Sometimes the biggest issues just aren’t exciting enough to get the attention they deserve.
Take the nation’s infrastructure for example. Even before the national economy went into the tank it had become increasingly obvious that not enough work was being done on the government basics we depend upon every day, such as roads, bridges, water and sewer lines. Then when the economic crunch hit, governments were forced to cut back even more, abandoning badly needed maintenance and repair programs in favor of other priorities that were perhaps more likely to capture the public’s attention.
And so the infrastructure worsens.
We’ve seen perfect examples close to home in recent weeks, as an unusually rainy spring has resulted in washed out roads, culverts overwhelmed by water volume, drainage systems that can’t meet demand and significant needs for money to be funneled to infrastructure repairs and improvements.
But it’s not just here at home, or in Georgia. The problem is nationwide.
Sparked by last month’s collapse of a bridge in the state of Washington, a congressional subcommittee of the Senate Appropriations Committee will begin discussions next week of the nation’s crumbling infrastructure and what can be done to address the problem.
The first step is to make everyone understand a problem exists, which is hard to do when dealing with things the public takes for granted but never really thinks about.
The American Society of Civil Engineers issues an annual “report card” on the nation’s infrastructure. This year’s grade was a D+, and came with a recommendation that the nation needs to invest some $3.6 trillion in infrastructure by 2020.
In Georgia, for example, the ASCE found that 6 percent of the bridges in Georgia are considered to be structurally deficient, and nearly 13 percent are functionally obsolete. It also found that 19 percent of the state’s roads are in poor or mediocre condition, and that vehicle repairs caused by driving on roads in need of repair cost Georgia motorists some $374 million a year.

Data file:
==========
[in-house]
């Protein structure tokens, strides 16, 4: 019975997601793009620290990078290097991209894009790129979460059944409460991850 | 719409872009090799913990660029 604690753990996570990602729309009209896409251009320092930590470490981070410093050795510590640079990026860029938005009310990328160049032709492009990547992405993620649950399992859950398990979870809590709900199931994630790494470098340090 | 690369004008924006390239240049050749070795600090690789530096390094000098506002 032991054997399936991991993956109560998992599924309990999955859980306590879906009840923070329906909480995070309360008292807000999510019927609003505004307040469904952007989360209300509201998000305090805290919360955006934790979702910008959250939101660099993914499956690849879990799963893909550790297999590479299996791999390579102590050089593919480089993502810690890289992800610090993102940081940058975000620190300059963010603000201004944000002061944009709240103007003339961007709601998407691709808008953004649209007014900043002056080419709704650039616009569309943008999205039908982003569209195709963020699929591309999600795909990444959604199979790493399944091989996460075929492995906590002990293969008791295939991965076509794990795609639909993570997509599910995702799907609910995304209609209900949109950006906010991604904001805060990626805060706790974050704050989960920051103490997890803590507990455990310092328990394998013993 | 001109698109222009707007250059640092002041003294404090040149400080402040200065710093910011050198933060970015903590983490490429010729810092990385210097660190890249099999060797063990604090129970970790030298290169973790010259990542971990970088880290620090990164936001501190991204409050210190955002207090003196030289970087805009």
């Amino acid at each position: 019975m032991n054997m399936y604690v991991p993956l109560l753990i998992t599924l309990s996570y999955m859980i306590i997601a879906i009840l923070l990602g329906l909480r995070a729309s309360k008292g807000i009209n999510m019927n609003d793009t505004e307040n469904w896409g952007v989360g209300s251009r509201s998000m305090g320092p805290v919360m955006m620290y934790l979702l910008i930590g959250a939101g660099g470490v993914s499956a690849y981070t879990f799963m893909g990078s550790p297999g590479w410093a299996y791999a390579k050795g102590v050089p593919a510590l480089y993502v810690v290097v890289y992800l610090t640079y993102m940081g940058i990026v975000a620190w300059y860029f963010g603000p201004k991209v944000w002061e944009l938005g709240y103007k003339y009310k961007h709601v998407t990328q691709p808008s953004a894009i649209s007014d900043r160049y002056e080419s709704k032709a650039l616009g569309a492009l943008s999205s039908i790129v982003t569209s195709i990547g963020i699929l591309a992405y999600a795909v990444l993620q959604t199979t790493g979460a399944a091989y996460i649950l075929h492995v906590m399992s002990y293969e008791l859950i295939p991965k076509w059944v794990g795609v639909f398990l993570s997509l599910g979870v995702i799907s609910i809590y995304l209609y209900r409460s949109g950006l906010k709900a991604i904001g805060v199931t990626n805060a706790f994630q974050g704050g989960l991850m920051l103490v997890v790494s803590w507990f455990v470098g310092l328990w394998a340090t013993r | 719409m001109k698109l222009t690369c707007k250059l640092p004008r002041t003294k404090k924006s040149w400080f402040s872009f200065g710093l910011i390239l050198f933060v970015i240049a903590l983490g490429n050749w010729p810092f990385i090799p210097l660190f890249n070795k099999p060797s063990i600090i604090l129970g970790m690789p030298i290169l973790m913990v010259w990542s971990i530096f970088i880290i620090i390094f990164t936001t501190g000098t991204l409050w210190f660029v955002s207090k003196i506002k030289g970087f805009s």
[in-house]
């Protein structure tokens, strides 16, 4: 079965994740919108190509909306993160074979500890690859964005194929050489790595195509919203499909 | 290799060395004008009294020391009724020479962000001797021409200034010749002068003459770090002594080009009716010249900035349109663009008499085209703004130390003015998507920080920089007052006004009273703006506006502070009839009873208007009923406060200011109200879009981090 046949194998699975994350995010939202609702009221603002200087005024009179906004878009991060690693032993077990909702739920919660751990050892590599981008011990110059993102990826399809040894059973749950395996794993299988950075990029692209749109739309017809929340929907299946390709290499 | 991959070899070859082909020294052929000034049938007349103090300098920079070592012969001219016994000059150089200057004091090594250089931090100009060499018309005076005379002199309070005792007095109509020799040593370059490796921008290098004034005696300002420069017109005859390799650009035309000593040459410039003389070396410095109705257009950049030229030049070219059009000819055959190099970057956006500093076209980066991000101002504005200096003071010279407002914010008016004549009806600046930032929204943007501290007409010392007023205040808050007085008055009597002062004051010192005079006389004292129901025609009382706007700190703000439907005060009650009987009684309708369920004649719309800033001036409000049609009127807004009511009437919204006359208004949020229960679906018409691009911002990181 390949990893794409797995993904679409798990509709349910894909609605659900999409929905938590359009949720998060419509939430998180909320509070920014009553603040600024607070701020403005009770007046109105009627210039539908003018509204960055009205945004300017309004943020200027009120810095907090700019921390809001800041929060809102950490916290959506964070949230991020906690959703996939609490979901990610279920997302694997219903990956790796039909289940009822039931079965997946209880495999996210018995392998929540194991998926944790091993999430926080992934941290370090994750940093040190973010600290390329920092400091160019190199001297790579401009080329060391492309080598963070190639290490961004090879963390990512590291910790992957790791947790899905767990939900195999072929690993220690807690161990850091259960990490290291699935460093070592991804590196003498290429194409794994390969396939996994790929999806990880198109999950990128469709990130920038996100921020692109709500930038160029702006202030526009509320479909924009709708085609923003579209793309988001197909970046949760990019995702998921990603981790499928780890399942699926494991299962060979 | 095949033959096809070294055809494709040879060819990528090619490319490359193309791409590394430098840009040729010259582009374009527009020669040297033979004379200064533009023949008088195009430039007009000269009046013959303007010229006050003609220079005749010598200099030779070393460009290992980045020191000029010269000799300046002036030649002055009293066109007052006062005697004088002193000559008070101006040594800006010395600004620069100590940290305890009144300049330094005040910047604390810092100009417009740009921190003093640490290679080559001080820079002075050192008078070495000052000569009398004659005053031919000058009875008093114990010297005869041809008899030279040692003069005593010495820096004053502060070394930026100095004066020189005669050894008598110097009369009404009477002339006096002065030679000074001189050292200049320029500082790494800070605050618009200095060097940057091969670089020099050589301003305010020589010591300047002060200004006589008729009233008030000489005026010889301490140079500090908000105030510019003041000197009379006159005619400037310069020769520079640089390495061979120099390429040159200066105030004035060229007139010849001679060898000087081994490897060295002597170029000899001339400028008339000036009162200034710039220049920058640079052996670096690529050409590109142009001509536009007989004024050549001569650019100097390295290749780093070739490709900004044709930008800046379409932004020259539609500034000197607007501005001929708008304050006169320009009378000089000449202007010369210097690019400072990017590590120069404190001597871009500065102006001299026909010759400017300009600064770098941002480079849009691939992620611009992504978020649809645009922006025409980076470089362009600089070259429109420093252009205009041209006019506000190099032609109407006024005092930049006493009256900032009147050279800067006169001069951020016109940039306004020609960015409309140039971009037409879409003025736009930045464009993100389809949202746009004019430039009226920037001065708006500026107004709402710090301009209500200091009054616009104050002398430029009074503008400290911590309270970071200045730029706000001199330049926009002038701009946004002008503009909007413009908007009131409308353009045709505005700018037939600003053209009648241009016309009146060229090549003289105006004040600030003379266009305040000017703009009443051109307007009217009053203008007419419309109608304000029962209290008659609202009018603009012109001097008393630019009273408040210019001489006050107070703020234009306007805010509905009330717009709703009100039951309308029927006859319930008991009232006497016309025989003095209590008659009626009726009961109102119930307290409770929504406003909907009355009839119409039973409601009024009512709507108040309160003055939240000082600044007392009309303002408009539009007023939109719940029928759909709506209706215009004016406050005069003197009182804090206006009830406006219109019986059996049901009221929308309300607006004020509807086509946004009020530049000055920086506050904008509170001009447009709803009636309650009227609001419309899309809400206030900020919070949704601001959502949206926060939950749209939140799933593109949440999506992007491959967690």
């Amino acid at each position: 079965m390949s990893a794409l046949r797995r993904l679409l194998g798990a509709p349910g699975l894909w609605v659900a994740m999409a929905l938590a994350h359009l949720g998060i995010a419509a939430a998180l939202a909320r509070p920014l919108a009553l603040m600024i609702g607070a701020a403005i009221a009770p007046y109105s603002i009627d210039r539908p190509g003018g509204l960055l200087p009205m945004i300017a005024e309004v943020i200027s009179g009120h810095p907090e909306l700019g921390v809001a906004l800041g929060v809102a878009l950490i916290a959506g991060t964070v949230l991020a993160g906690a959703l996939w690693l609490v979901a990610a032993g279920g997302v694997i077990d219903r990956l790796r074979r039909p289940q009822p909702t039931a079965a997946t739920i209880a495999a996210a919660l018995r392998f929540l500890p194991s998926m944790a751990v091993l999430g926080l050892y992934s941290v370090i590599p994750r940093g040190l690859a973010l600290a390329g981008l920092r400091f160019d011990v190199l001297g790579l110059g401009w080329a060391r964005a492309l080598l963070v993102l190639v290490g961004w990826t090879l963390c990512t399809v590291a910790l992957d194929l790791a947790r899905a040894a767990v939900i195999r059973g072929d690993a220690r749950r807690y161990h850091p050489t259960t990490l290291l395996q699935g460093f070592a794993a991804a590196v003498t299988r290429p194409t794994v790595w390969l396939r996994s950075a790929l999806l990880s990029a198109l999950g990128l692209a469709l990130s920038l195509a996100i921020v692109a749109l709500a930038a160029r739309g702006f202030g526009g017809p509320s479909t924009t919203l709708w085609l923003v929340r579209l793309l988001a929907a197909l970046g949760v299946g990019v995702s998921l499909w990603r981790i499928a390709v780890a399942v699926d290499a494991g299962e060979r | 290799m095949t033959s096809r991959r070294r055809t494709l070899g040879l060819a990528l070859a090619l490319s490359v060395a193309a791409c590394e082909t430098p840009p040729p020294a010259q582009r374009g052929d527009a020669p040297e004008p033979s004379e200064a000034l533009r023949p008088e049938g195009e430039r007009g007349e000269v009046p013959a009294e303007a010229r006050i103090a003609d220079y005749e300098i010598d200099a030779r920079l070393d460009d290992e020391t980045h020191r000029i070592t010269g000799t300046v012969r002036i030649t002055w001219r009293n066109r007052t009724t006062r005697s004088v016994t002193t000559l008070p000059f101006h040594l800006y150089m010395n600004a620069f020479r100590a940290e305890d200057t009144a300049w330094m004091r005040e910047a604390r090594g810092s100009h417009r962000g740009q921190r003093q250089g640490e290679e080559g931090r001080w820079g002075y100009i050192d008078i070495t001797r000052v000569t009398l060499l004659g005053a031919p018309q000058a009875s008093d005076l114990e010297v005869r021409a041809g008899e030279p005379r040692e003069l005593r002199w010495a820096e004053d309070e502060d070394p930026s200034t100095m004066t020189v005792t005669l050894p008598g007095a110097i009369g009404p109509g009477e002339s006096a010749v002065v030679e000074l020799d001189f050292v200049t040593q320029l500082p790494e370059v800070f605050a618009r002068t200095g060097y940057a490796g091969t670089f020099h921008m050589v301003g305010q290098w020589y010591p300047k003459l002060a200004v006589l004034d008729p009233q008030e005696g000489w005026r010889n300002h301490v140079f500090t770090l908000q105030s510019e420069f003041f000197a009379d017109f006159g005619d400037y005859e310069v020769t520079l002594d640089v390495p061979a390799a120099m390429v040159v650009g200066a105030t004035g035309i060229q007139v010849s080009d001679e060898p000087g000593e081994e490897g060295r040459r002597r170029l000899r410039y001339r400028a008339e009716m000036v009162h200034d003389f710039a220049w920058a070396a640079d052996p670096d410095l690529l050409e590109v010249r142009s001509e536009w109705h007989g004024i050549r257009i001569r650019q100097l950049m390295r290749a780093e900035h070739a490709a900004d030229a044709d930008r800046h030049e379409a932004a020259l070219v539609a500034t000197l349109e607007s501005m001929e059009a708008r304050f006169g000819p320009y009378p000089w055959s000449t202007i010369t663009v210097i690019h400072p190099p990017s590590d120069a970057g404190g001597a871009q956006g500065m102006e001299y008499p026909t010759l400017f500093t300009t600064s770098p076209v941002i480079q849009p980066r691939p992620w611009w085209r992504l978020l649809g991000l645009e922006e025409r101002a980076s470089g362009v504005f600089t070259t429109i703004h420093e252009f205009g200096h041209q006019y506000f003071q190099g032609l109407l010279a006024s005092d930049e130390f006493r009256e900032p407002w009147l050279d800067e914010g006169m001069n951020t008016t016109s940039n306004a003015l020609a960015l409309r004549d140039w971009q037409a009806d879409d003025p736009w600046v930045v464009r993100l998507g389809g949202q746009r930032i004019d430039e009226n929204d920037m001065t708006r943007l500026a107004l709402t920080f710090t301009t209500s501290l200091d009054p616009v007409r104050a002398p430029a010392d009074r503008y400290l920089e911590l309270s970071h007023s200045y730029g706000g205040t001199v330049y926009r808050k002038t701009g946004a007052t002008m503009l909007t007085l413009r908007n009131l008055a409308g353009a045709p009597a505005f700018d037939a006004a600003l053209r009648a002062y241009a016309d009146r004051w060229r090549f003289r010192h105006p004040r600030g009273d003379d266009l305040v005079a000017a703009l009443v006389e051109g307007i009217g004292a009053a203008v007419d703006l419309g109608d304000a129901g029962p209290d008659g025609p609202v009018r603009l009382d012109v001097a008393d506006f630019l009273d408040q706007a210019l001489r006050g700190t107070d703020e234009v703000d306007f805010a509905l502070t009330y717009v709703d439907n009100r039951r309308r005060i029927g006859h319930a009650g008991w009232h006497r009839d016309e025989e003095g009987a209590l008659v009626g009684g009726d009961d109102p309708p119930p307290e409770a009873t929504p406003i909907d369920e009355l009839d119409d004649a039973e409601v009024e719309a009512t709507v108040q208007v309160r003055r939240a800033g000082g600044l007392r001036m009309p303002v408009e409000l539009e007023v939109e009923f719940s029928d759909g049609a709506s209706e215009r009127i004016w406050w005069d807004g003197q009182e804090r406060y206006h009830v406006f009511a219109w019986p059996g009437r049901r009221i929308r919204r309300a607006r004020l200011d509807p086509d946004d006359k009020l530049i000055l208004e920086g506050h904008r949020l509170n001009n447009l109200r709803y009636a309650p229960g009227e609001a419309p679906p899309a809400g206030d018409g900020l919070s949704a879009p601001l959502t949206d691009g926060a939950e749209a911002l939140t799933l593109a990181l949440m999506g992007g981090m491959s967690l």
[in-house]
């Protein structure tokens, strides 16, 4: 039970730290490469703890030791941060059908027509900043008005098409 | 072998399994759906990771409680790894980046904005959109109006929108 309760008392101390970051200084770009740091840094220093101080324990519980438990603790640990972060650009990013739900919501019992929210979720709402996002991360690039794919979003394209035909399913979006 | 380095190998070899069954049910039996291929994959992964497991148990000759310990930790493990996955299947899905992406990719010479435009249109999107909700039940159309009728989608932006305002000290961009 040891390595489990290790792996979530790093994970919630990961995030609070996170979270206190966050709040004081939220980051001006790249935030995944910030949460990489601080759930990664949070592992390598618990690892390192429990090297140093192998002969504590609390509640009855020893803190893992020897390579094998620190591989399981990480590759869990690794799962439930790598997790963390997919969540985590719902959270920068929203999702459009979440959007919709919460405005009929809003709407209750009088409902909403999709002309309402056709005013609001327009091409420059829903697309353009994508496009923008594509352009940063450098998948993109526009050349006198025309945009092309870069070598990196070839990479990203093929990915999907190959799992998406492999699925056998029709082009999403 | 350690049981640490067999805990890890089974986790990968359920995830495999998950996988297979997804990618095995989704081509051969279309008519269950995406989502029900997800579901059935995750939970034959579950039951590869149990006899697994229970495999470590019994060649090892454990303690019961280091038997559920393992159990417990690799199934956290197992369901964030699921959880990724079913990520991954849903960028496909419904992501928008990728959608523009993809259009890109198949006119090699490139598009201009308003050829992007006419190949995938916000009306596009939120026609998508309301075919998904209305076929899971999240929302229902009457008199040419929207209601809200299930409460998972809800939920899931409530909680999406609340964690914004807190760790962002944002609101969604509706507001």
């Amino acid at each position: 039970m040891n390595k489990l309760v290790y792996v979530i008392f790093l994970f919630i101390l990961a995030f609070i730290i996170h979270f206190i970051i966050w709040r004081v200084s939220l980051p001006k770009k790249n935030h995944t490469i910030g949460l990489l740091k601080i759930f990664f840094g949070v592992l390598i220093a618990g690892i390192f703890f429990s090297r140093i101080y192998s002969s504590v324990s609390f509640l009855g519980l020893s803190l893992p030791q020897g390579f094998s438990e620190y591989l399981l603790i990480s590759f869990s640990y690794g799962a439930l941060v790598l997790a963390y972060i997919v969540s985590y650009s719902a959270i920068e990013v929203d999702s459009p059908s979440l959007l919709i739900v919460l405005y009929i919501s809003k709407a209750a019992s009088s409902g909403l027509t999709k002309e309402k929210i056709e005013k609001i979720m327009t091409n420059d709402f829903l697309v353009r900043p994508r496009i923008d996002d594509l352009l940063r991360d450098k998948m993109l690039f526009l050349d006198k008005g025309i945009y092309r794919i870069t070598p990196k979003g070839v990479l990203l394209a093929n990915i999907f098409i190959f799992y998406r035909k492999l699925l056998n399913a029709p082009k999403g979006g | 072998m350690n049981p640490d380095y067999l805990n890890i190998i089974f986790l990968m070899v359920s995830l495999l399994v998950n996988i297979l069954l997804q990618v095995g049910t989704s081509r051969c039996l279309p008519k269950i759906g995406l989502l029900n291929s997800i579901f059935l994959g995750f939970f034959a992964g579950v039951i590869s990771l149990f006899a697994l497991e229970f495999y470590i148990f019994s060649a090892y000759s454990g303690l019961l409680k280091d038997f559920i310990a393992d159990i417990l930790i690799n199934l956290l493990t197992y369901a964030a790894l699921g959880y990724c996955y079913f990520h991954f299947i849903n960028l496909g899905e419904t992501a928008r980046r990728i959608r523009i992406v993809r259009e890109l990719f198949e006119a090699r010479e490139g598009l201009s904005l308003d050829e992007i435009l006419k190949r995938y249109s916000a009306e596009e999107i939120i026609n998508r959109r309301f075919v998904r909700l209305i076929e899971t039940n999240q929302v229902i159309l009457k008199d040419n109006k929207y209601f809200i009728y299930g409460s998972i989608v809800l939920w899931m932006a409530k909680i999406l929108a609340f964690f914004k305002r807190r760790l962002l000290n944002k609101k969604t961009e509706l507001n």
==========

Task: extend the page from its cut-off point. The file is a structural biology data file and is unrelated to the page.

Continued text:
The same report noted that Georgia’s schools have an estimated $5.2 billion in infrastructure needs.
Now there is no doubt that such numbers are subjective, and professional engineers might be expected to recommend work that means more money to be spent with engineers. That said, however, it’s hard to ignore what we can see firsthand, and this year’s rains have made existing shortcomings obvious.
As we slowly, ever so slowly, begin to emerge from the economic tsunami of the past few years, it’s going to be hard to ask taxpayers for more money to be spent on some of the most basic of governmental services.
In truth we know that there is a lot of public money spent on less essential needs than infrastructure, but convincing those in power to shift those allocations from special interest projects with which some are enamored to more mundane needs may prove a tough political battle to fight.
The issue is one that is fast becoming a priority for governments at every level, from Washington, D.C. to state capitols and local city halls. Re-investing in infrastructure isn’t a campaign slogan likely to get many politicians re-elected, but it is an essential role of government service that must be undertaken sooner rather than later.